The cyber arms race: Bosses use spy software to monitor staff at home… while workers fight back

The cyber arms race: Bosses use spy software to monitor staff at home… while workers fight back

A cyber war between bosses and work-from-home staff is being waged with companies turning to ever-more sophisticated spyware to monitor their employees, while workers are fighting back with their own tools.

The coronavirus pandemic was the launchpad for a fundamental shift in working patterns, with millions of staff abandoning busy offices to work from home. But, despite masks and social-distancing now consigned to the past, many white-collar workers are clinging to old routines, and demanding flexible working patterns from bosses.

Employers began turning to online tools and software to keep tabs on employees at home – even photographing them in real-time, checking keyboard and mouse movements and using phone apps to check vital signs like heart rate to determine whether they are genuinely off sick.

But outraged employees have started fighting back – by using their own technology to dupe their bosses.

Employers can monitor their employees without much effort by checking their status on work-intended apps such as Slack and MS Teams – both of which mean they can see whether every employee is ‘active’, ‘inactive’, or ‘offline’.

Slack enables bosses to go one step further and request a full data download from the company – meaning they receive records of all an employer’s activity and messages. More expensive versions of the software make it easier for bosses to track employees on a more current basis.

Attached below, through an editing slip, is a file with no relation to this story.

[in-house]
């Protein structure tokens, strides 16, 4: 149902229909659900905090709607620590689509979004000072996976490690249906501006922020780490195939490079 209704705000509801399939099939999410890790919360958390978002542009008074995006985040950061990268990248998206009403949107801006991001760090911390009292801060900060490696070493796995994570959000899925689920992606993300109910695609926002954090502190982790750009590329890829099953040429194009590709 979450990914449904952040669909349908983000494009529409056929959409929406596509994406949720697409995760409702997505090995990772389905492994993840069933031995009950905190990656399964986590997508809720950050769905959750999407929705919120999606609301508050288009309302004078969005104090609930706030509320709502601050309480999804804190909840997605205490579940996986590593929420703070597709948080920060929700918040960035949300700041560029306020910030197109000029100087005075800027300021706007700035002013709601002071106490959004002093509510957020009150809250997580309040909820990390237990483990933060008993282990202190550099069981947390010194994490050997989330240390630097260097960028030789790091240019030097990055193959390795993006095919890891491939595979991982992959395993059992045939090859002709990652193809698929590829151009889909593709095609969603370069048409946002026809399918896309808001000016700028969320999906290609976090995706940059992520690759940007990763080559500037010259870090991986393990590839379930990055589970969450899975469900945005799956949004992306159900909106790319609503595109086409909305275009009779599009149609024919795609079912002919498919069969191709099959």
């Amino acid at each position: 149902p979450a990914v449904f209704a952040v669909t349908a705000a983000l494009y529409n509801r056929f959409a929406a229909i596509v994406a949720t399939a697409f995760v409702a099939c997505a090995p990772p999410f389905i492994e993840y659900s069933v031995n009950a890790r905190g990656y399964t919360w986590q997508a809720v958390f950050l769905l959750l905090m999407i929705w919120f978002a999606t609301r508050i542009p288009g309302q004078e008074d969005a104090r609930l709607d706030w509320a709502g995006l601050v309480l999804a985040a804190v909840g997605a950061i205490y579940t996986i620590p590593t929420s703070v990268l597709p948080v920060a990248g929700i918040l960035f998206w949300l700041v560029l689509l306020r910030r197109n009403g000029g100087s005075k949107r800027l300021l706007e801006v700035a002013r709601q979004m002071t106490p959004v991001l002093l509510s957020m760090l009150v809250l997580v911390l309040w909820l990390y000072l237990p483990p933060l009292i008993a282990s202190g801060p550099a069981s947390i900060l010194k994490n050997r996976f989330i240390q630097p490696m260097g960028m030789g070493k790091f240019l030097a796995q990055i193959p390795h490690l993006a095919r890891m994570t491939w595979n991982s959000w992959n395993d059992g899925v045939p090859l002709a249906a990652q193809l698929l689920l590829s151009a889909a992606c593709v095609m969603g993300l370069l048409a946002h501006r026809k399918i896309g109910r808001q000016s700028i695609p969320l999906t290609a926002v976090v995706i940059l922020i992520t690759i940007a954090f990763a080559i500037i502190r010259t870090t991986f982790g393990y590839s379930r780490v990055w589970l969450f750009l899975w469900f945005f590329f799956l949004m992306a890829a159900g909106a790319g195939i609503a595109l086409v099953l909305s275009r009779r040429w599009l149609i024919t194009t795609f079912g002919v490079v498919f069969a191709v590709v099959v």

The cyber arms race: Bosses use spy software to monitor staff at home… while workers fight back

Software such as Sneek (pictured) allows employers to access a live stream of their employees at home, as well as photographing them every five minutes

 

Mouse jigglers allow employees to beat the system, by stepping away from their desk while their mouse continues to move

Mouse jigglers can be tiny USB sticks, larger devices or even work via Bluetooth

Automatic mouse movers: These mouse jigglers give the impression that workers are active on their screens, even if they are away from their desks

Slack: The Slack messenger can be used to monitor whether employees are 'active' - but simple software allows staff to programme their account to always remain active

Slack: The Slack messenger can be used to monitor whether employees are ‘active’ – but simple software allows staff to programme their account to always remain active

Microsoft Teams: MS Teams allows employers to monitor staff statuses, and grants them access to messages if required

Microsoft Teams: MS Teams allows employers to monitor staff statuses, and grants them access to messages if required

This is only the start of computer monitoring for employees – the use of ‘bossware’ technology downloaded onto employees devices allows them to monitor every action on a computer in real-time, meaning they can see everything you do.